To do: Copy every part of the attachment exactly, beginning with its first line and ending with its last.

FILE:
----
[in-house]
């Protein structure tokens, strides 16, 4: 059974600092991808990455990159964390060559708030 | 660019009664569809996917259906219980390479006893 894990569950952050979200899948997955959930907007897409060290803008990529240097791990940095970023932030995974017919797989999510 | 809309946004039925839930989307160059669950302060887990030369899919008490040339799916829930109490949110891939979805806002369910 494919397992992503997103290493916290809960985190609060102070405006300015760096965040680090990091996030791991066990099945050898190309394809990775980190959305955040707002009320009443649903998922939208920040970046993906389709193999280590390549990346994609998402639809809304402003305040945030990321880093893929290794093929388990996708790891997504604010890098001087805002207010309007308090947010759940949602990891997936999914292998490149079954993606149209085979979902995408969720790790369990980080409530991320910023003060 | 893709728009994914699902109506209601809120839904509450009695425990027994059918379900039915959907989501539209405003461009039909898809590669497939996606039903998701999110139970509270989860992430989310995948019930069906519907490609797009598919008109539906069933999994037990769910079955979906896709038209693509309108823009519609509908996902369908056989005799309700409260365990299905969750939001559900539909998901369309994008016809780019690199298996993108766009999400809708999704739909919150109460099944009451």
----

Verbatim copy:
[in-house]
């Protein structure tokens, strides 16, 4: 059974600092991808990455990159964390060559708030 | 660019009664569809996917259906219980390479006893 894990569950952050979200899948997955959930907007897409060290803008990529240097791990940095970023932030995974017919797989999510 | 809309946004039925839930989307160059669950302060887990030369899919008490040339799916829930109490949110891939979805806002369910 494919397992992503997103290493916290809960985190609060102070405006300015760096965040680090990091996030791991066990099945050898190309394809990775980190959305955040707002009320009443649903998922939208920040970046993906389709193999280590390549990346994609998402639809809304402003305040945030990321880093893929290794093929388990996708790891997504604010890098001087805002207010309007308090947010759940949602990891997936999914292998490149079954993606149209085979979902995408969720790790369990980080409530991320910023003060 | 893709728009994914699902109506209601809120839904509450009695425990027994059918379900039915959907989501539209405003461009039909898809590669497939996606039903998701999110139970509270989860992430989310995948019930069906519907490609797009598919008109539906069933999994037990769910079955979906896709038209693509309108823009519609509908996902369908056989005799309700409260365990299905969750939001559900539909998901369309994008016809780019690199298996993108766009999400809708999704739909919150109460099944009451």